The Vienna Science Studies Lab recently held its third meeting at the KLI, focusing on Max Liboiron's thought-provoking book, "Pollution is Colonialism". Max Liboiron is an indigenous marine pollution researcher in Newfoundland and Labrador. In their work, they dismantle the colonial perception of land as a disposable resource, conceptualizing pollution as not just a side effect but rather an enactment of ongoing colonial relations to land. For example, Liboiron’s Civic Laboratory for Environmental Action Research (CLEAR) in Labrador, does not work with thresholds of ‘toxic capacity’ for water streams. Instead, they model an ethic of care and citizen science that respects the relationships between humans, non-human living beings, and the land.
Laura Menatti, the meeting’s host and moderator, began with an introduction to Liboiron’s book which looks at how colonial land relations play out in current research, how anti-colonial relations can shape science for the better and how ethics, epistemology, and scientific practice intersect. Breakout sessions provided an opportunity for focused discussions on methodological, feminist, and anti-colonial aspects of Liboiron's work. In these conversations, participants also reflected on how Liboiron’s approach could be translated and applied in their own research, and how to do so while manoeuvring different constraints and unjust systems. After sharing their perspectives with the plenary, the meeting concluded with a collective reflection on how transformative scientific practice can be further developed, both in thinking and doing, in different disciplines and contexts.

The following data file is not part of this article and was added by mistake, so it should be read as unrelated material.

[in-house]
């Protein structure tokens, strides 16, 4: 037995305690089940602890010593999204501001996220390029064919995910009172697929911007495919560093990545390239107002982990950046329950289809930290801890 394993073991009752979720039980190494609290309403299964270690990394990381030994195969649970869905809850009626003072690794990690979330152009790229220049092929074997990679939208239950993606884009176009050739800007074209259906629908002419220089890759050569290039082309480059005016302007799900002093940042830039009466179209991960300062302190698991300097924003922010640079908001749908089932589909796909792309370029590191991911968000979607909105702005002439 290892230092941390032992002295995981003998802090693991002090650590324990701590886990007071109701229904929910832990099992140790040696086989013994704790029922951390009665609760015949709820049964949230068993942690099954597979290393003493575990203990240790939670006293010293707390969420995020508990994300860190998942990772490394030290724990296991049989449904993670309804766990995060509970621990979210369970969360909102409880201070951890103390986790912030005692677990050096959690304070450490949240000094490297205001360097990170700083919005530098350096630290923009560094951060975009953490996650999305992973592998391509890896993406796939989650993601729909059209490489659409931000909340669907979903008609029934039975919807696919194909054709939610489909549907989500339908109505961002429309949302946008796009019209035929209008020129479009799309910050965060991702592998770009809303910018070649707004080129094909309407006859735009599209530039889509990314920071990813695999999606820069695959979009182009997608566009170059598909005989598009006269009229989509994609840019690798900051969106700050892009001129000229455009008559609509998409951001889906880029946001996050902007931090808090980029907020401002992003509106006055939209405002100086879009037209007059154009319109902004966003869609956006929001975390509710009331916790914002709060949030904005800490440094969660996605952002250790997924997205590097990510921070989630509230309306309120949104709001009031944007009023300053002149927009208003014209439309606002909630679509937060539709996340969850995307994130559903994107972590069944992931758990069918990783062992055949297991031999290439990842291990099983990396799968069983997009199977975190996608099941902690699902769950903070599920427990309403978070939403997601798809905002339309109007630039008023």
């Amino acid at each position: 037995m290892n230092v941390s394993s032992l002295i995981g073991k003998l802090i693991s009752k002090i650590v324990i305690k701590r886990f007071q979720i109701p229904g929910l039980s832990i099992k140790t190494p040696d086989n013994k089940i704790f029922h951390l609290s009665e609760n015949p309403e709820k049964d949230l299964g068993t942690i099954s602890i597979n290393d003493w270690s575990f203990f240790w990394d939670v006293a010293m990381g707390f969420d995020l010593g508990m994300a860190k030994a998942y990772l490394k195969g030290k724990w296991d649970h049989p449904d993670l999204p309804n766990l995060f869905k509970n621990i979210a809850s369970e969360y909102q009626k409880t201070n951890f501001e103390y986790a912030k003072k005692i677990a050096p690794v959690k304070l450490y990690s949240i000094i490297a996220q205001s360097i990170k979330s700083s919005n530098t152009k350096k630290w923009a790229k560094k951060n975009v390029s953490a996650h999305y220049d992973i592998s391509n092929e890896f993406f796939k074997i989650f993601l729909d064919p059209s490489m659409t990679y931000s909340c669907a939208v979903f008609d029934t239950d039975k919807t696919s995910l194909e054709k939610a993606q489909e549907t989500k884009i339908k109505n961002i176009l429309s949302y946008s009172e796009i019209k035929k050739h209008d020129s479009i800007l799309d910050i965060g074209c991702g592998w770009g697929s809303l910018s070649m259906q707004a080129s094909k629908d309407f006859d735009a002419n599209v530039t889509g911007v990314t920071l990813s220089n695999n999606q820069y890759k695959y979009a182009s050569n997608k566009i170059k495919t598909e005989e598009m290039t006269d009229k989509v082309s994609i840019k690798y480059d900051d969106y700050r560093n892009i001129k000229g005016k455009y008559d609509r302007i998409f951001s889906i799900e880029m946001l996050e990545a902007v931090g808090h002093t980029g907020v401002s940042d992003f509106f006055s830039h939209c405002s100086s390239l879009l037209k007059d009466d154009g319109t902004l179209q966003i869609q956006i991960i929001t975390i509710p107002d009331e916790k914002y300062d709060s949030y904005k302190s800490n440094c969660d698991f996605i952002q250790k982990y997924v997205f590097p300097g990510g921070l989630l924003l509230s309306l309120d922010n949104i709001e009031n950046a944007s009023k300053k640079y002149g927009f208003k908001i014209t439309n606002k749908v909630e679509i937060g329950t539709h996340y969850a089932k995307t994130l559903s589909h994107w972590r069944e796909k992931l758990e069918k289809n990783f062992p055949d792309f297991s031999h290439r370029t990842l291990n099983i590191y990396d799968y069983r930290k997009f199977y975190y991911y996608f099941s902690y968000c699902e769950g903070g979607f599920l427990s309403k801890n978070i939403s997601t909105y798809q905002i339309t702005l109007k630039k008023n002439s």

The Vienna Science Studies Lab, a collaborative initiative of the Konrad Lorenz Institute, the UPSalon of the University of Vienna, and the Epistemology of the In/human Project at Central European University, facilitates a platform for interdisciplinary dialogue and critical engagement with feminist science studies. The reading group is organised by KLI fellow Laura Menatti and KLI alumna Sophie Veigl. It is open to anyone interested and meets twice a year.